There is scant activity on an early-spring morning on the streets of tiny Paton, in central Iowa. What movement there is on this sunny, chilly day seems to be occurring at the Paton Pit Stop convenience store, on the east edge of town. The Pit Stop is across the street from a John Deere plant that makes planters and disk rippers.
Behind the Pit Stop, several hundred yards to the north, is a second, newer facility, Bauer Built Manufacturing. Founder Vaughn Bauer, the farmer and entrepreneur who began modifying farm equipment 41 years ago, is responsible for the presence of both the John Deere plant (120 employees) as well as his own (60-plus employees) in a town of 230 people.
Bauer and his wife, Lori, built their original manufacturing facility in the garage behind their first house in the middle of town. He started modifying planters and cultivators there and, within a few years, moved to a larger machine shed adjacent to the garage.
In the early 1980s, Bauer first adapted a John Deere planter so a 12-row 30-inch unit could be folded up and transported more easily. He did it first for himself then for other area farmers. Word spread, and eventually, he was adapting planters for dealers and producers around the Midwest. He handled all brands of equipment, generally using his planter units installed on his wider-than-usual planters.
In 1989, Bauer built his own planter from scratch. Six years later, he redesigned the front side of the Bauer Built toolbar to configure any row width. In 2002, he began working exclusively with John Deere on cobranded planters. Eventually, in 2013, John Deere bought out the Bauers. Vaughn Bauer continues to collaborate and work on specialty order projects for Deere from his newer factory down the road.
Meanwhile, at the convenience store, it occurs to me a stool might come in handy on which to seat one, or both, of the Bauers for some photography. Back inside the Pit Stop, I ask the women at the counter if I can borrow one of their sturdy, metal-frame stools for a half-hour, explaining the purpose.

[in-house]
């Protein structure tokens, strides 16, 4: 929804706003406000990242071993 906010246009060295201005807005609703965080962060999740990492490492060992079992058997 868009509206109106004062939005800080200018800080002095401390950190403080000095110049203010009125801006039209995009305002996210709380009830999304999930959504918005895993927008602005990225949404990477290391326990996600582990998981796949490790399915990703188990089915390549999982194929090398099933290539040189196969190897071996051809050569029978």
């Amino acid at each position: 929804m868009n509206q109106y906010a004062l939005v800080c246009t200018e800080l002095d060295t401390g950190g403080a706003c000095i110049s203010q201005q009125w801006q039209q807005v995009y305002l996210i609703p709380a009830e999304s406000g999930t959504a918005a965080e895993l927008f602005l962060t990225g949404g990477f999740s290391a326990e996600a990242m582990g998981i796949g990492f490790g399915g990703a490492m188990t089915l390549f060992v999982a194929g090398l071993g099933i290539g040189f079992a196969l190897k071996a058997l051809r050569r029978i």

"Sure, you can borrow them," she says with matter-of-fact obviousness. "The Bauers own those stools." Not just the stools, as it turns out. Vaughn and Lori co-own the entire Pit Stop as well as 209 Main, the nice restaurant/bar two blocks away. The couple opened both as their machinery business thrived. Paton had no convenience store/gas station prior, and the restaurant came in handy to feed customers and vendors visiting Bauer Built.
"We were just doing whatever we could to make a living," Vaughn says of the beginning of the business, originally called Paton Machine and Welding. "There wasn't enough farming for all of us," he says of the family operation on which he worked part-time with his father, Verne Bauer. Vaughn started in the business after finishing a year at Iowa Central Community College, where he earned a machine shop certificate. He and Lori, who had been dating since high school, were married in 1980.
"Vaughn was always making something," Lori says. "We spent many weekends back when we were first dating going to antique tractor pulls, where Vaughn and his brother [Kevin] ran the sled." That would be the only pulling sled Vaughn ever purchased, as he has built many of his own design—one used not only across the U.S. but overseas.
"My mom thought we were crazy," Lori laughs. "Two young kids going to tractor pulls on dates."
It would be a mistake to assume Vaughn and Lori have slowed down in the wake of the buyout. Today, Bauer Built Manufacturing not only handles special orders for farm equipment, it has opened its doors to manufacturing heavy equipment and builds the aforementioned tractor-pulling sleds.